Gorbachev Time CoverWhen a junta of government, military and KGB officials staged a coup and placed Gorbachev under house arrest in August, 1991, it appeared that Russians would acquiesce and return to the repressive life they had always known. But instead, they rioted in the streets for three days. They ignored the threats of tanks and troops, demanding Gorbachev’s return. Amazingly enough, they won! The plotters were soon begging for mercy.

The sad consequences of deceptive advertising

Soviet officials who tried to deprive Russians of the basic freedoms they received under Gorbachev failed. Similarly, retailers who lead consumers to sure disappointment with misleading advertising campaigns will suffer the consequences. Cialdini states what years of research has revealed:

An innocent association with either bad things or good things will influence how people feel about us.”

weathermanBlameless TV weathermen have received death threats when storms ruined viewers’ vacations. Will advertisers who deliberately hoodwink consumers be rewarded for misleading them? Undoubtedly, the direct marketing initiative this GMC dealer allowed to be run in their name will bring lots of prospective customers to the showroom.

But since both the flyer and its associated website seemed to strongly promise that they had won the Grand Prize, most will leave disappointed in their meager winnings. Some will feel they have been ripped-off. Big corporations devote significant advertising dollars toward making consumers feel good about their companies and brands. This dealer made the vast majority of his prospective patrons feel badly. That will not bode well for future business.

Wise marketers carefully consider both the short and long-term effects of their efforts. Their goal is not myopically boosting traffic, but increasing sales and customer commitment. Hall of Fame car salesman Joe Girard sold an average of 5 cars and trucks every workday by encouraging customers to like him. How will dealers whose advertising makes people dislike them fare? Companies that sign on with agencies who mislead consumers in their name are shooting themselves in the foot. Years of experience have proved wise King Solomon right:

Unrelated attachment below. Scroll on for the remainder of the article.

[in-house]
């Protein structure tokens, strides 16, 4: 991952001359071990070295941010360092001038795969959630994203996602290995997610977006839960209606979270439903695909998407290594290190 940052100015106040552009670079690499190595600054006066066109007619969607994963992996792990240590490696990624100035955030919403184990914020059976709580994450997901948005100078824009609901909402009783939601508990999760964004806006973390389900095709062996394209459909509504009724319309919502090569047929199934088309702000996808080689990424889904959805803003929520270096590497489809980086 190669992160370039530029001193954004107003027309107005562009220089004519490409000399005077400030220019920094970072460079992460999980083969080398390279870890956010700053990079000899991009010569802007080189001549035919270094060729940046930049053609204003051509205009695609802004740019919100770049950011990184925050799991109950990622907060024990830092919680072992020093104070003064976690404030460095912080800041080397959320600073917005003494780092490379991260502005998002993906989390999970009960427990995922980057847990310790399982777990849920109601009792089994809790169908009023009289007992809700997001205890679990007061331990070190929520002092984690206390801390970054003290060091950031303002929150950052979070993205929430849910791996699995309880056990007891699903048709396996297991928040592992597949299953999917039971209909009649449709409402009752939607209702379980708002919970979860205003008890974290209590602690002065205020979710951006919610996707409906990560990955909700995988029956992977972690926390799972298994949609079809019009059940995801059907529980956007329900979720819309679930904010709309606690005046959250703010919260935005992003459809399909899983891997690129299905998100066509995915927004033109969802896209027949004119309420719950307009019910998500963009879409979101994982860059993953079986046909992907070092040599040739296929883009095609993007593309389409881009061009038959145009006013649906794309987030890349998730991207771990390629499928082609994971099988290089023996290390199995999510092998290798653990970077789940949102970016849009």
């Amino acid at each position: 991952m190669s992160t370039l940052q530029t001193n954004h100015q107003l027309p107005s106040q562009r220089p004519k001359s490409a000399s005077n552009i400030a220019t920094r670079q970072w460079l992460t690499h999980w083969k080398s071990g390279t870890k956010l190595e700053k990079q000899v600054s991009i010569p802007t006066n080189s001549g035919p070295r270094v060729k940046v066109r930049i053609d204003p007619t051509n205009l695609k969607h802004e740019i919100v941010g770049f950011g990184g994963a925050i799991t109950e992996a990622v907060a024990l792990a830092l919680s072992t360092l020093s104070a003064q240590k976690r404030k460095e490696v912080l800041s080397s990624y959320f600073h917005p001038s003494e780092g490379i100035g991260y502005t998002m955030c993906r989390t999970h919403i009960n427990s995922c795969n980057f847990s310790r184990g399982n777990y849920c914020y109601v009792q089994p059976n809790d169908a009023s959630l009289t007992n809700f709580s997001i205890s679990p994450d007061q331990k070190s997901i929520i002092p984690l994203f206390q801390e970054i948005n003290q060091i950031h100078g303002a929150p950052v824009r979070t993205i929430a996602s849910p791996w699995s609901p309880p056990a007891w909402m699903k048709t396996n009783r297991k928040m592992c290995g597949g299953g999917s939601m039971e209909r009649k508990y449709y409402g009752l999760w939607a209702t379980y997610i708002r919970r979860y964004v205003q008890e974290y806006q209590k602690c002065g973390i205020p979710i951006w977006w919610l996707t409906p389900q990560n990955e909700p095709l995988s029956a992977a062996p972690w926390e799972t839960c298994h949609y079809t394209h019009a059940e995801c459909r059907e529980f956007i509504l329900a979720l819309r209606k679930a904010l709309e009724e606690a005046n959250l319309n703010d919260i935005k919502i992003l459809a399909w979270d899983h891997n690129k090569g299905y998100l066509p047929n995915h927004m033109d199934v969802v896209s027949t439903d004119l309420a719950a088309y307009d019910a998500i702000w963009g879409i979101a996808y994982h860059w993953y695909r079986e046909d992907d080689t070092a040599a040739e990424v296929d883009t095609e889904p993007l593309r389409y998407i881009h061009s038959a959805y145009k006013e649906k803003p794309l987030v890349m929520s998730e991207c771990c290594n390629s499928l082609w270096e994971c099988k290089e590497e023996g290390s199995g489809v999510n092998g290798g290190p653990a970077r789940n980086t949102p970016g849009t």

“A good reputation is more desirable than great wealth, and favorable acceptance more than silver and gold.”

That is particularly true in this information age. A good reputation is essential for prosperity. Misleading marketing campaigns rob merchants of this vital asset and hurt their business.

 Larry Rondeau is open to marketing and writing opportunities.  Email him now at




Mobile Marketing Psychology

smartphone arrayMobile as a marketing channel is definitely on the move. A Pew Research study reported that 56% of U.S. adults now own smartphones.  Smartphone usage is highest among younger, better educated and more highly paid Americans.  They represent the very consumers often targeted by retailers, insurance carriers and financial services providers.

It’s important for mobile marketers to get it right the first time. Studies by social scientists confirm the old adage, “First impressions last.” This is particularly true in mobile marketing. The Skava Consumer Mobile Shopping Survey found that 30% of consumers who have a bad mobile purchasing experience never return to the offending site.

How can mobile marketers get it right the first time? 

A key factor is having people with the right knowledge base working on mobile e-commerce sites and advertising. There are undoubtedly many skilled IT professionals in this field. Certainly many talented marketers and website designers work in mobile as well. But what appears to be lacking in many smartphone-enabled sites is a good understanding of mobile marketing psychology­ – the psychological factors that come into play when consumers use their smartphones in making purchases.

Setting the right mood

smarphone scanningClearly, goal and reward seeking is a major motivator for anyone using a smartphone in shopping. When prospective buyers pick up their smartphones, they want to get information, essential product knowledge, price comparisons and money saving coupons. The more easily and quickly they can obtain them, the better they like it.